Since discontinuing the Zoloft I’ve noticed some remarkable discoveries. I began tapering by 50-mg increments. I decreased my dosage to 150mg beginning November 2, 1999. I then tapered down to 100mg beginning November 5, 1999. I then went down 50mgs every nine days (November 5-14: 100mgs; November 14-23: 50mgs; November 24: 0mgs). During my first week of tapering (around November 4th or 5th), I had an experience were I was driving down the street I live on after school when I noticed a group of teenagers in the middle of the road. There was about five of them walking side-by-side spanning from one side of road to the other. For some unknown reason, I became extremely mad about this situation. I was mad these teenagers felt they could “hog” the whole street. During this fit of anger I stepped down on the accelerator and speed up. I remember I had a burst of rage, which I would say was uncontrollable, come over me. I thought the teenagers would hear my car accelerate and move out of the way, thus I would scare them good. However, I didn’t slow down in time enough and the teenagers didn’t move fast enough. My anger had impaired my rational judgement. I ended up clipping one of the teenagers with my right front bumper, knocking him to the ground and just about running over a second teenager. I ended up backing up my car and scolding the teenagers for walking in the road. However, during the rest of the drive home, I was dumbfounded about what I had just done. This kind of anger and uncontrollable rage was very unlike me. What was I thinking? I came inches from killing two teenagers. The experience really shook me up. After thinking about what had just occurred I could only attribute this rage and anger to my tapering of the Zoloft. I decided from that time forward, I would pay special attention to controlling my anger until I was completely off the medication.

It is now day 42 since completely discontinuing the Zoloft. Being “Zoloft free” has allowed me to see the negative side effects not easily seen while on the medication. While on the medication I saw a significant decrease in the quality and quantity of my sleep at night. I began to see large dark circles under my eyes. I was also quit lethargic during the day. I remember sitting in my graduate school classes and fighting very hard to stay awake. I remember looking around the lecture room and asking myself why the other students were not as exhausted as I was. Before beginning Zoloft I would exercise about 3-4 times/week. Since beginning the medication I struggled to exercise once or twice a week. I began to develop a rather severe chronic muscle pain in my neck and shoulders. This pain became so great I would avoid studying at times because of the position my neck and shoulders would have to be in for long periods of time. This neck and shoulder pain persisted even after two months of physical therapy. Not long after beginning Zoloft I noticed fungus infections underneath a couple of my fingernails.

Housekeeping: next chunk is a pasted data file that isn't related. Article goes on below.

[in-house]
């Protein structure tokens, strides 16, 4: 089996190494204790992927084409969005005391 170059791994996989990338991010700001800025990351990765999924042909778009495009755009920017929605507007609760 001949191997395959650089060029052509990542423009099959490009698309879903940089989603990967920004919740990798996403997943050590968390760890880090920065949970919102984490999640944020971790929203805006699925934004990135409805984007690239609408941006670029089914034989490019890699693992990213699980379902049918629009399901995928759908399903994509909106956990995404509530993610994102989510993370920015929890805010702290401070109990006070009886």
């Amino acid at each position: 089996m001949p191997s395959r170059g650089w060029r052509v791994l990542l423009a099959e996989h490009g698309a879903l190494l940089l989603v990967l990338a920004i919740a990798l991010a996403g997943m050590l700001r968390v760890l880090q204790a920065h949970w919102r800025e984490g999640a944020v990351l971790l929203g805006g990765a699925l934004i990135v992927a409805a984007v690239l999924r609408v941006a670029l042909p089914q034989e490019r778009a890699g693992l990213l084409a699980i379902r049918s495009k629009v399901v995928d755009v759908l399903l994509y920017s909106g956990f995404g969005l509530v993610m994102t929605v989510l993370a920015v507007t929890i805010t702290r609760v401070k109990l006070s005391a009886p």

However bad the physical side effects were, they couldn’t compare with the mental side effects of Zoloft. After beginning Zoloft, I noticed a significant decrease in my motivation to accomplish goals I had before set. I noticed a significant decrease in my ability and desire to concentrate. I also noticed a significant increase in my forgetting things such as appointments, where I put things, names, and other information people had told me. I noticed a very significant increase in addictive behaviors. I became addicted to the Internet, video games, sugary foods, sex, and highly stimulating activities. All of these behaviors were completely unlike me. So why didn’t I discontinue Zoloft much sooner than I did? Because over the course of several months my physician had coached me about the positive side effects of Zoloft. After listening to his counsel I believed I would never function at complete normalcy throughout life without the medication. Therefore, I attributed any bad effects to my own personality and not to the medication. That conclusion, looking back now, is far from the truth.

The side effects that interfered most with graduate school, were the increase of my addictive behaviors, decreased motivation, and my decreased ability to concentrate. These side effects combined to virtually eliminate my ability to take notes, study from the texts, or study for exams. As stated before, I attributed these side effects to being my own personality. I began to believe my personality had become flawed in some manner and that I needed to learn more self-control or self-discipline. Since being off the medication, I have learned I didn’t develop a inherently flawed personality (comparing how I was in graduate school to how I was during my undergraduate school years). I’ve learned the difference in my personality was due directly to the effect Zoloft was having on my mind. Unfortunately, I didn’t discover this until just before being terminated as a graduate student.